The anti-inflammatory effect of aloe (Aloe arborescensis) has been known since antiquity. In modern times, you’ll often see aloe being used to treat skin inflammation. This aloe species has also been linked to immunomodulation and has an effect on lymph cells.
Aloe’s anti-inflammatory effect is thought to stem from the activation of complement mechanism in the immune system, and from boosting the mitogenic activity of lymphocytes (Imanishi KI 1993). Other active anti-inflammatory components in aloe include aloenin, barbaloin, aloe-emodin, beta-sitosterol, and a mixture of straight-chain higher alcohols (Yamamoto MM et al 1991).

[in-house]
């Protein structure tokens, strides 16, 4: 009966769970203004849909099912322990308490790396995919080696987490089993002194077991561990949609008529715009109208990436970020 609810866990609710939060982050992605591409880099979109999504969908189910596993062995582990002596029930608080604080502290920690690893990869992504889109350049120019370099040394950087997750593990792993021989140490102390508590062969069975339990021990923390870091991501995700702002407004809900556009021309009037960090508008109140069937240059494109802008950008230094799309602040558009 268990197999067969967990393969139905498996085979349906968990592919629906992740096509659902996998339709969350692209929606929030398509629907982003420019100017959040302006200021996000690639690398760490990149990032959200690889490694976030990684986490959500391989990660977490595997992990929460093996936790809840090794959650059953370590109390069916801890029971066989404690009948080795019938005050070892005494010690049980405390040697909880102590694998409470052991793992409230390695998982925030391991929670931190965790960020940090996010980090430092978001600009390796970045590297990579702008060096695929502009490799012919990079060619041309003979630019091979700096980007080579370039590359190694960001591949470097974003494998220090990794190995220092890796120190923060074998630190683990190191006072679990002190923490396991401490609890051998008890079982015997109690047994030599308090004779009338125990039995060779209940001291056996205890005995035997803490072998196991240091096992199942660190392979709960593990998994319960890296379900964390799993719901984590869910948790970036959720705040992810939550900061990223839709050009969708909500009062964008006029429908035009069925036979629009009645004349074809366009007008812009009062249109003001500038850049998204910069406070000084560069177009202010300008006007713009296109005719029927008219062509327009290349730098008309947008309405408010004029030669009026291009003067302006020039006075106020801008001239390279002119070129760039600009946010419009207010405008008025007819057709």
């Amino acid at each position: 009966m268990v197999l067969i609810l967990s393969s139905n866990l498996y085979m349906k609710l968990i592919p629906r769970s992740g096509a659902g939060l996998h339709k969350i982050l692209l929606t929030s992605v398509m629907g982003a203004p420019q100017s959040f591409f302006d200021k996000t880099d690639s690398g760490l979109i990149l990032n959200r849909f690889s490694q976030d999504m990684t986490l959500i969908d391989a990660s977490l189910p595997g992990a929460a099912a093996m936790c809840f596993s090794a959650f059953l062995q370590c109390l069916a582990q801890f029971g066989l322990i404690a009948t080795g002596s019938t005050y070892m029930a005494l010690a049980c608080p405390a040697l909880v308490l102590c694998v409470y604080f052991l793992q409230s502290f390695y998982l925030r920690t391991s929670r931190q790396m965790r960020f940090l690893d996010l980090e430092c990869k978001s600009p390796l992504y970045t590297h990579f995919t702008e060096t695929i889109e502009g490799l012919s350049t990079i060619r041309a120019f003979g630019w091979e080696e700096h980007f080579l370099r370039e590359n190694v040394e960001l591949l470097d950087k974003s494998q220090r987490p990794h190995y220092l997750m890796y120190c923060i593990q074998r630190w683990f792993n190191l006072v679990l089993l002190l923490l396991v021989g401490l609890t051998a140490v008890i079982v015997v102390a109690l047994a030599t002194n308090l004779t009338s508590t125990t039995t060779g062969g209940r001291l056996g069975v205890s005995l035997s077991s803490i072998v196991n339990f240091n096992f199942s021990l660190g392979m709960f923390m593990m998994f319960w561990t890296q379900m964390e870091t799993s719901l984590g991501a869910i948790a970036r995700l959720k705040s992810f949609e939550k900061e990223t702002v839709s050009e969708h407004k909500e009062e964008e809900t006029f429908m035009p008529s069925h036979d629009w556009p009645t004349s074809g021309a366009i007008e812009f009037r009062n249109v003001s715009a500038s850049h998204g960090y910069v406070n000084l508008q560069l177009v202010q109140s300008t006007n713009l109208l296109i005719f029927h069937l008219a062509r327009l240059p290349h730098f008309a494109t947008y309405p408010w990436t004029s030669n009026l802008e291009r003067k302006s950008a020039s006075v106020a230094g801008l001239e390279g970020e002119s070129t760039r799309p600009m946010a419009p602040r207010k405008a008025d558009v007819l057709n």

In Aloe arborescensis, immunomodulative effects are associated with alkaline-soluble polysaccharides that aid lymphocyte transformation (Nazeam JA et al 2017). Researchers have also observed acemannan to have a considerable immunomodulative effecton oluline (Winters WD et al 1981, Davis RH et al 1981).
An interesting compound in aloe leaves is aloctin A. It has several functions, among them an effect on lymph cells (Imanishi K, 1993).